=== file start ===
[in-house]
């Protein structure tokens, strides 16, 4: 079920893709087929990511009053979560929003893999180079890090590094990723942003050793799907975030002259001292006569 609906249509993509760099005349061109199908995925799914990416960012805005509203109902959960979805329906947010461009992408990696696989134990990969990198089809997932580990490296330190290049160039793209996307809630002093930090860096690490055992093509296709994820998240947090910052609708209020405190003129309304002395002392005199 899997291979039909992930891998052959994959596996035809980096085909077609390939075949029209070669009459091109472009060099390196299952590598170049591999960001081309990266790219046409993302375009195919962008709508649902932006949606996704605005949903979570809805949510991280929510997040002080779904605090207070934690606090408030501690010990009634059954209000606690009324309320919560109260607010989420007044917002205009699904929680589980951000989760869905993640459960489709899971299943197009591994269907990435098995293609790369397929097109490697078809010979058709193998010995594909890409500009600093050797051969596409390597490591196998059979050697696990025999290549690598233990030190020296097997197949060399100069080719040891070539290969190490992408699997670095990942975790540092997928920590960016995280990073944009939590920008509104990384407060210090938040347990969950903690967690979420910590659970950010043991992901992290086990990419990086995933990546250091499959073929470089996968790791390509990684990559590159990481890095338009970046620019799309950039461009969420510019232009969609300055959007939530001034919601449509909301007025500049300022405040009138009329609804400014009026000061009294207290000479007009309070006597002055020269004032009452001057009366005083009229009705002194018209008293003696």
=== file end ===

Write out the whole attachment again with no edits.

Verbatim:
[in-house]
């Protein structure tokens, strides 16, 4: 079920893709087929990511009053979560929003893999180079890090590094990723942003050793799907975030002259001292006569 609906249509993509760099005349061109199908995925799914990416960012805005509203109902959960979805329906947010461009992408990696696989134990990969990198089809997932580990490296330190290049160039793209996307809630002093930090860096690490055992093509296709994820998240947090910052609708209020405190003129309304002395002392005199 899997291979039909992930891998052959994959596996035809980096085909077609390939075949029209070669009459091109472009060099390196299952590598170049591999960001081309990266790219046409993302375009195919962008709508649902932006949606996704605005949903979570809805949510991280929510997040002080779904605090207070934690606090408030501690010990009634059954209000606690009324309320919560109260607010989420007044917002205009699904929680589980951000989760869905993640459960489709899971299943197009591994269907990435098995293609790369397929097109490697078809010979058709193998010995594909890409500009600093050797051969596409390597490591196998059979050697696990025999290549690598233990030190020296097997197949060399100069080719040891070539290969190490992408699997670095990942975790540092997928920590960016995280990073944009939590920008509104990384407060210090938040347990969950903690967690979420910590659970950010043991992901992290086990990419990086995933990546250091499959073929470089996968790791390509990684990559590159990481890095338009970046620019799309950039461009969420510019232009969609300055959007939530001034919601449509909301007025500049300022405040009138009329609804400014009026000061009294207290000479007009309070006597002055020269004032009452001057009366005083009229009705002194018209008293003696």